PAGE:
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Dorota Łagodzka

Abstract

This article* presents collective, thematic exhibitions dedicated to animals that took place in Poland since the 1990s. First, the discussion focuses on four major collective thematic exhibitions. Next, it turns to an exhibition, which was distinguished by the fact that it included a selection of works chosen from a public art collection. For comparative purposes, the author describes an exhibition that appeared in a private gallery. The author also describes four exhibitions that concentrated on dogs, beginning with the largest and ending with the only solo exhibition included here, which was exceptional because the artist is a dog. Due to the creative participation of live animals, a small exhibition from a private gallery is also mentioned here. In the subsequent section, the author describes a painting triennale dedicated to an animal theme, and then presents two museum expositions that were created at approximately the same time, one small temporary exposition and one that was planned to be permanent (but was cancelled in 2015). The author’s focus is on examining how narratives of different sorts of animal art exhibitions were constructed, what their guidelines were, and how the central concepts of those exhibitions related to animals as living beings. The analyses is based on the exhibitions’ curatorial concepts, examining if and how art exhibitions in Poland participate in animal studies discourse.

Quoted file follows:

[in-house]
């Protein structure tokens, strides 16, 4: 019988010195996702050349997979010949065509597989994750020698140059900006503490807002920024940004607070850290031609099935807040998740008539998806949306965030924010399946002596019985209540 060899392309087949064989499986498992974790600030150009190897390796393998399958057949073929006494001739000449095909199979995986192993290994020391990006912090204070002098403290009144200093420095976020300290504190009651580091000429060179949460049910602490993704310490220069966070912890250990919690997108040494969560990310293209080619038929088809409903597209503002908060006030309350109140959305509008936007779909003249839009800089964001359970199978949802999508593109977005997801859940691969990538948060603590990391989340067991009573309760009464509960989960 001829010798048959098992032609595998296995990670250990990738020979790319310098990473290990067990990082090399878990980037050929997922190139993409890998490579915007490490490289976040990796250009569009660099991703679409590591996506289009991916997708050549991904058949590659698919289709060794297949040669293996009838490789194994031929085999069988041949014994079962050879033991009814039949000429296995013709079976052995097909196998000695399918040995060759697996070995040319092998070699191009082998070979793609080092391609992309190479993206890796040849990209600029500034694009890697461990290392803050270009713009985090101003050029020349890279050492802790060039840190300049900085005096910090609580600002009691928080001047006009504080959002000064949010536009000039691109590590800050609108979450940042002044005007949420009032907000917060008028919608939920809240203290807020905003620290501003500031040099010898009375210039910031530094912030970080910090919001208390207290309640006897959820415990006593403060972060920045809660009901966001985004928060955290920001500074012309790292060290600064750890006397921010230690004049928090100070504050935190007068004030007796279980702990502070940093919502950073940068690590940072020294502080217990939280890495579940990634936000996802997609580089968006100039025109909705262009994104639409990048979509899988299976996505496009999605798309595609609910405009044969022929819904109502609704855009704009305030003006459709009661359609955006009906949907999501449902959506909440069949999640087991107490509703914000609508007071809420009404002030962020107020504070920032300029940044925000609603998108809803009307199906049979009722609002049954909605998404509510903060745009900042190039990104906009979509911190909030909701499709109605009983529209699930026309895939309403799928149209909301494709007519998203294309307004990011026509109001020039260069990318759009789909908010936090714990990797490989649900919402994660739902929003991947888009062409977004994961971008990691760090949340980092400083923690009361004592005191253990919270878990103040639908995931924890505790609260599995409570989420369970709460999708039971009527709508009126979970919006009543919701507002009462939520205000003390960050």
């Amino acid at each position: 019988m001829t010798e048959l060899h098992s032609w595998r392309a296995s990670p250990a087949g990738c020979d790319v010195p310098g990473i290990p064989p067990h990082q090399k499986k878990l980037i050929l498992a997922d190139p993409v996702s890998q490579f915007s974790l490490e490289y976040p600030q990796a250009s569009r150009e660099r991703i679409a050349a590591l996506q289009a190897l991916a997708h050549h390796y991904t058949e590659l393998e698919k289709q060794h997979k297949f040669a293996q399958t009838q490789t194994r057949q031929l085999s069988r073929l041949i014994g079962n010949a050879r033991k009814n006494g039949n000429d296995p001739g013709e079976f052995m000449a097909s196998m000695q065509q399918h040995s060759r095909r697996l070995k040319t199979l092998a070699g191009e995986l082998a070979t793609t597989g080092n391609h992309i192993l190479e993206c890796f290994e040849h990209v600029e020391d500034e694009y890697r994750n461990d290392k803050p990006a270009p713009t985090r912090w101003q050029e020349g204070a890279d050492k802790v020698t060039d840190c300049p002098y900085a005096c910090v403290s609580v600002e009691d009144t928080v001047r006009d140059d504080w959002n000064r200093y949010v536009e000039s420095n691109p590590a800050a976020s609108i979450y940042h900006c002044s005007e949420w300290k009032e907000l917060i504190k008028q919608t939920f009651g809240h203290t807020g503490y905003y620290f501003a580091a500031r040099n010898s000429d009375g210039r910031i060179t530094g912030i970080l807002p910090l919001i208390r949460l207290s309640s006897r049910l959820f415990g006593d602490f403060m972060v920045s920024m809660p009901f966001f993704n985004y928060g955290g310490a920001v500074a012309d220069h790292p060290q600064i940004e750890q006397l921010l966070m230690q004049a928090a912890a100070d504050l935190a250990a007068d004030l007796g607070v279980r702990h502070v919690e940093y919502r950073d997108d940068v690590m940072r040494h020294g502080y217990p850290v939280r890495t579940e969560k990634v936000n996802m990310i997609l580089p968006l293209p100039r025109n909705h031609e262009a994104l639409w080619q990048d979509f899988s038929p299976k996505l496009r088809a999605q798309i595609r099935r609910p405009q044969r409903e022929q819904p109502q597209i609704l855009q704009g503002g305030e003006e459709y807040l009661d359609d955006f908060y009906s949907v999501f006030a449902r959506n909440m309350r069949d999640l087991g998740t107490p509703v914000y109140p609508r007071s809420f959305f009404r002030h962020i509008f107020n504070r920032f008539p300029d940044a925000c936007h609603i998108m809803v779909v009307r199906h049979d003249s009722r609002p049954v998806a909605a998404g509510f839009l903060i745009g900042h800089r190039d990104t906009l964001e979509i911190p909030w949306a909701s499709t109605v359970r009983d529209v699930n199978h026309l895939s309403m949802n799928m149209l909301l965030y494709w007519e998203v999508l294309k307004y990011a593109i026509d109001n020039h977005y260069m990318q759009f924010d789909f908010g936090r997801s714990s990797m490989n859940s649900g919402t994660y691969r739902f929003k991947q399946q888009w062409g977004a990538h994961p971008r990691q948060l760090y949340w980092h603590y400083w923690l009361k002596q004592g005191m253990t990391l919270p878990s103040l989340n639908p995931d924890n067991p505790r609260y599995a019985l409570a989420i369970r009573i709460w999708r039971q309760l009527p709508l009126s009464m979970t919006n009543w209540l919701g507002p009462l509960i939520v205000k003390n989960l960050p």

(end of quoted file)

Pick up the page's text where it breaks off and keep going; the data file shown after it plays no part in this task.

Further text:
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Edited by Anna Barcz and Dorota Łagodzka

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Edited by Anna Barcz and Dorota Łagodzka

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Edited by Anna Barcz and Dorota Łagodzka

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Edited by Anna Barcz and Dorota Łagodzka

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Edited by Anna Barcz and Dorota Łagodzka

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Animals and Their People

Connecting East and West in Cultural Animal Studies

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Edited by Anna Barcz and Dorota Łagodzka

Animals and Their People: Connecting East and West in Cultural Animal Studies, edited by Anna Barcz and Dorota Łagodzka, provides a zoocentric insight into philosophical, artistic, and literary problems in Western, Anglo-American, and Central-Eastern European context. The contributors go beyond treating humans as the sole object of research and comprehension, and focus primarily on non-human animals. This book results from intellectual exchange between Polish and foreign researchers and highlights cultural perspective as an exciting language of animal representation. Animals and Their People aims to bridge the gap between Anglo-American and Central European human-animal studies.